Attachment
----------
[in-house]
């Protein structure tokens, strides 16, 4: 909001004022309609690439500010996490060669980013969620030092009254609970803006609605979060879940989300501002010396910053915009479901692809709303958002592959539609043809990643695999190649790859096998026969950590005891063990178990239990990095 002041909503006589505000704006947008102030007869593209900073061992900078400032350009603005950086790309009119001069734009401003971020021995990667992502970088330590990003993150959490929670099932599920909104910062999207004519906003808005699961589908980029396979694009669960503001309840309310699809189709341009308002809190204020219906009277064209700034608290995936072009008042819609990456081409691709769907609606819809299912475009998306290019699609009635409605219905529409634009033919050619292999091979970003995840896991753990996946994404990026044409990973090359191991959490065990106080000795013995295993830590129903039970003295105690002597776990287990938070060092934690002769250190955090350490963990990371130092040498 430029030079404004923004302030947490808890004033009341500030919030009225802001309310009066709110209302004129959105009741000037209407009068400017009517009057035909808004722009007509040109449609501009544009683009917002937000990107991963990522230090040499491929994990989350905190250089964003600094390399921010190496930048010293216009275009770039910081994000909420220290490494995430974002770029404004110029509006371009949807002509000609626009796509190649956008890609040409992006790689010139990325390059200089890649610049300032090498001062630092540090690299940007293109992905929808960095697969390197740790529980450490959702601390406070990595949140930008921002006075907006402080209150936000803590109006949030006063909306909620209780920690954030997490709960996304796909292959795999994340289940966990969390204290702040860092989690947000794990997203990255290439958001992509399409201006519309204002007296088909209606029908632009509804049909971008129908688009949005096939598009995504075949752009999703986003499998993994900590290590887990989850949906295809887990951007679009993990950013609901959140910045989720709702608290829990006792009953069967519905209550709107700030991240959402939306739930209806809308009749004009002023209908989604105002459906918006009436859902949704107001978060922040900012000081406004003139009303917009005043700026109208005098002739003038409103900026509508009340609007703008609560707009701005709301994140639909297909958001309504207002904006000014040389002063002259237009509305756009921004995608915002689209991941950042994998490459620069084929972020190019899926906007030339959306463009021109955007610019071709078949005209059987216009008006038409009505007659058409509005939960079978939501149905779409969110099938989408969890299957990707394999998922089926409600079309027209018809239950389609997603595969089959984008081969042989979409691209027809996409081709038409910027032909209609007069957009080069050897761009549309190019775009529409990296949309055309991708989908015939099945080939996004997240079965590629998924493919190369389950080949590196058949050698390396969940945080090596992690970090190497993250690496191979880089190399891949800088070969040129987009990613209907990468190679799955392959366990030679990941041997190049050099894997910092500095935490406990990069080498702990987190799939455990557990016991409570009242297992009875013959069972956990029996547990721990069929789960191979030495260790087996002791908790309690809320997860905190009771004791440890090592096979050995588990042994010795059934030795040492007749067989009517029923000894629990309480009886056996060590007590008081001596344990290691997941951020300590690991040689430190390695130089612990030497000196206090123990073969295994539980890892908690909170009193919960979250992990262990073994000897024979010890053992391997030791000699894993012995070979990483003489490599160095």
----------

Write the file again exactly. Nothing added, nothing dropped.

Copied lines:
[in-house]
């Protein structure tokens, strides 16, 4: 909001004022309609690439500010996490060669980013969620030092009254609970803006609605979060879940989300501002010396910053915009479901692809709303958002592959539609043809990643695999190649790859096998026969950590005891063990178990239990990095 002041909503006589505000704006947008102030007869593209900073061992900078400032350009603005950086790309009119001069734009401003971020021995990667992502970088330590990003993150959490929670099932599920909104910062999207004519906003808005699961589908980029396979694009669960503001309840309310699809189709341009308002809190204020219906009277064209700034608290995936072009008042819609990456081409691709769907609606819809299912475009998306290019699609009635409605219905529409634009033919050619292999091979970003995840896991753990996946994404990026044409990973090359191991959490065990106080000795013995295993830590129903039970003295105690002597776990287990938070060092934690002769250190955090350490963990990371130092040498 430029030079404004923004302030947490808890004033009341500030919030009225802001309310009066709110209302004129959105009741000037209407009068400017009517009057035909808004722009007509040109449609501009544009683009917002937000990107991963990522230090040499491929994990989350905190250089964003600094390399921010190496930048010293216009275009770039910081994000909420220290490494995430974002770029404004110029509006371009949807002509000609626009796509190649956008890609040409992006790689010139990325390059200089890649610049300032090498001062630092540090690299940007293109992905929808960095697969390197740790529980450490959702601390406070990595949140930008921002006075907006402080209150936000803590109006949030006063909306909620209780920690954030997490709960996304796909292959795999994340289940966990969390204290702040860092989690947000794990997203990255290439958001992509399409201006519309204002007296088909209606029908632009509804049909971008129908688009949005096939598009995504075949752009999703986003499998993994900590290590887990989850949906295809887990951007679009993990950013609901959140910045989720709702608290829990006792009953069967519905209550709107700030991240959402939306739930209806809308009749004009002023209908989604105002459906918006009436859902949704107001978060922040900012000081406004003139009303917009005043700026109208005098002739003038409103900026509508009340609007703008609560707009701005709301994140639909297909958001309504207002904006000014040389002063002259237009509305756009921004995608915002689209991941950042994998490459620069084929972020190019899926906007030339959306463009021109955007610019071709078949005209059987216009008006038409009505007659058409509005939960079978939501149905779409969110099938989408969890299957990707394999998922089926409600079309027209018809239950389609997603595969089959984008081969042989979409691209027809996409081709038409910027032909209609007069957009080069050897761009549309190019775009529409990296949309055309991708989908015939099945080939996004997240079965590629998924493919190369389950080949590196058949050698390396969940945080090596992690970090190497993250690496191979880089190399891949800088070969040129987009990613209907990468190679799955392959366990030679990941041997190049050099894997910092500095935490406990990069080498702990987190799939455990557990016991409570009242297992009875013959069972956990029996547990721990069929789960191979030495260790087996002791908790309690809320997860905190009771004791440890090592096979050995588990042994010795059934030795040492007749067989009517029923000894629990309480009886056996060590007590008081001596344990290691997941951020300590690991040689430190390695130089612990030497000196206090123990073969295994539980890892908690909170009193919960979250992990262990073994000897024979010890053992391997030791000699894993012995070979990483003489490599160095």